AIG, the enormous bailed-out insurance company, announced today that the sale of its ALICO life insurance unit to MetLife and its initial public offering of AIA on the Hong Kong stock exchange have netted billions of dollars to repay the U.S. government, which has generously and repeatedly extended a Read More
The star Republican congressman Kevin McCarthy was standing in front of a hardware store display of screws last month, recording the Weekly Republican Address. “Just as John Hancock,” he said into the camera, “boldly signed his name to the Declaration of Independence, so that even Britain’s King George could read it, I want to say Read More
As the end of the Troubled Asset Relief Program draws near, the agency that hunts down fraudulent recipients of bailout funds is staffing up and ratcheting up its efforts.
Reuters reports that the office of the TARP Special Investor General, which also goes by the spy agency – sounding name TARPSIG, plans to Read More
The number of banks that for whatever reason decided they were better off not paying the government the money they owe under the Troubled Asset Relief Program rose to 115, up from 91 in May, TheStreet.com reports.
If a bank racks up six delinquent payments, the government gets to install two new directors Read More
The healing continues for AIG, one of the most horrifyingly awful performers in the financial crisis and the U.S. insurer that’s most deeply in hock to the federal government. The company announced today that it has paid back almost $4 billion to the Federal Reserve Bank of New York’s revolving credit facility. Not counting Read More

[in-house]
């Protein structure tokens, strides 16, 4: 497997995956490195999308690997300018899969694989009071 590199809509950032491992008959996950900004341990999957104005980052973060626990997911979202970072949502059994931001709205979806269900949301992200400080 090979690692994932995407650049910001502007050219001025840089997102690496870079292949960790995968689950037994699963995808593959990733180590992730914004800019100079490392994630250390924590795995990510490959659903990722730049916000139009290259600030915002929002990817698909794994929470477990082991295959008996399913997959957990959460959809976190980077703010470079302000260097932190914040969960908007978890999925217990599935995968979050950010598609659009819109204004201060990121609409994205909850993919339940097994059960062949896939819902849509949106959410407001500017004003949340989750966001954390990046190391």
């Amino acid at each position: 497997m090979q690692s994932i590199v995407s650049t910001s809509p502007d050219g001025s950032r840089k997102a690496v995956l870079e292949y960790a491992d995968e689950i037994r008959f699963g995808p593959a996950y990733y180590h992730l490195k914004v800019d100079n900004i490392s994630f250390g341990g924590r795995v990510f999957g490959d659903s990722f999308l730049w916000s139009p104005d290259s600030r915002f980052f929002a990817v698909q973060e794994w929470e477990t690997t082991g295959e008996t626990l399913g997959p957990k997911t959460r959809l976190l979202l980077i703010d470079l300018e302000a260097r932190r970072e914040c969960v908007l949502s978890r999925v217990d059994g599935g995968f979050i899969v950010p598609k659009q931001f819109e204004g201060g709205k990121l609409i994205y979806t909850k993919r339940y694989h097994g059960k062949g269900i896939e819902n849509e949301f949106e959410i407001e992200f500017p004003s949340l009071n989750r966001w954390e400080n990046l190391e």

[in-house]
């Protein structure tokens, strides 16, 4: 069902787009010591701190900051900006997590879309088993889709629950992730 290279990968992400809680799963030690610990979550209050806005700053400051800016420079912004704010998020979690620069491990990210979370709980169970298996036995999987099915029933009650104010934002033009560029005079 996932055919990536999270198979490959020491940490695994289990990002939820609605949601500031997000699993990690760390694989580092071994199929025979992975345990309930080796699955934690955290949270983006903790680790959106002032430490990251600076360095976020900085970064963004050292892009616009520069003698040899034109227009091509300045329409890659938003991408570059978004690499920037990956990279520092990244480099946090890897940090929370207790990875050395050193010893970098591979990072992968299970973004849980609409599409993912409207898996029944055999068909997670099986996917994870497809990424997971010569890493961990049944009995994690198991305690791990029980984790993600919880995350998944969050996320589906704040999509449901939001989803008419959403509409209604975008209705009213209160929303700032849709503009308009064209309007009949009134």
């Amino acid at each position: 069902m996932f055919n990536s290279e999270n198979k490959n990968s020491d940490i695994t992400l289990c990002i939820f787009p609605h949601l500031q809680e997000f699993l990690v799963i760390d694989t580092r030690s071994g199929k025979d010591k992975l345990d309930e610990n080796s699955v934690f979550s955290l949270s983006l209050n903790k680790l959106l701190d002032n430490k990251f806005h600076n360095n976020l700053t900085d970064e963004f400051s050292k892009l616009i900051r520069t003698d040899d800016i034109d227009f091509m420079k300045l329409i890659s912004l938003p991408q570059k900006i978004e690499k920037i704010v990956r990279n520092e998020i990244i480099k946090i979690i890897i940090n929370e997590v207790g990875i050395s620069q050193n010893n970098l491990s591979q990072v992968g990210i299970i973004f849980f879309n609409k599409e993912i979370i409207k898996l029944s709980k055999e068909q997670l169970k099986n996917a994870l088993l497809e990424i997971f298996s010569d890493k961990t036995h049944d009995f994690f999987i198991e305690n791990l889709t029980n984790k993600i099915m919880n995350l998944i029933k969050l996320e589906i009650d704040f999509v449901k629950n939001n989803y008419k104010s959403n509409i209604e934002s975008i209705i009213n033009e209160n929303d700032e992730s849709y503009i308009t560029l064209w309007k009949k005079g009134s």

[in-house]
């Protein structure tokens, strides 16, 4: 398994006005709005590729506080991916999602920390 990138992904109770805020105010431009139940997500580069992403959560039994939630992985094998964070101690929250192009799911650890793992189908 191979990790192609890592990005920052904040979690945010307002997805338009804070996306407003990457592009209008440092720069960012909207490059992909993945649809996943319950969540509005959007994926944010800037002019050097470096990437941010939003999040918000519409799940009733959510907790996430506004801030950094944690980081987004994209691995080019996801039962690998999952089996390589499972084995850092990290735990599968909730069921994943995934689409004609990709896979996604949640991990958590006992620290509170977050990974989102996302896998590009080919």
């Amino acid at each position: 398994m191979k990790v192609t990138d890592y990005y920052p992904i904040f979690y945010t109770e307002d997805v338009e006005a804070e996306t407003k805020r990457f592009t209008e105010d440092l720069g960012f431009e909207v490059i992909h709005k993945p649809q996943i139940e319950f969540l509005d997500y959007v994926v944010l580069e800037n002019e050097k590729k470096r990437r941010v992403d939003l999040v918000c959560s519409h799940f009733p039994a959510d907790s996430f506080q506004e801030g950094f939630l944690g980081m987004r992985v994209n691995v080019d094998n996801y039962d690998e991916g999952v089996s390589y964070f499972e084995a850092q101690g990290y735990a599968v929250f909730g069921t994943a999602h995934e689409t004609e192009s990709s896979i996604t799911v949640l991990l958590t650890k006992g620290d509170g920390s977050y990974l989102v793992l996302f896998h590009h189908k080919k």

There have been rumors all week that something interesting is coming tomorrow from Kenneth Feinberg, who steps down as the so-called Pay Czar next month (because the president put him in charge of BP’s $20 billion compensation fund).
Thanks to the Journal‘s Deborah Solomon, we know a little more about Friday’s surprise, Read More
New York’s cover story about the strained relationship between Obama and Wall Street doesn’t offer much in the way of new information, but author John Heilemann did pepper the article with some juicy Glengarry-Glen-Ross-meets-The West Wing-style quotes.
The best among them is a cringe-inducing moment in a section devoted to the lack Read More
It’s October 2008, the middle of the global financial apocalypse, and Treasury Secretary Henry Paulson has kayaked to a private island. The most expensive government spending act in American history passed a day earlier, but now he’s hunting redfish. “I felt like myself for the first time in a long while,” he sighs in On Read More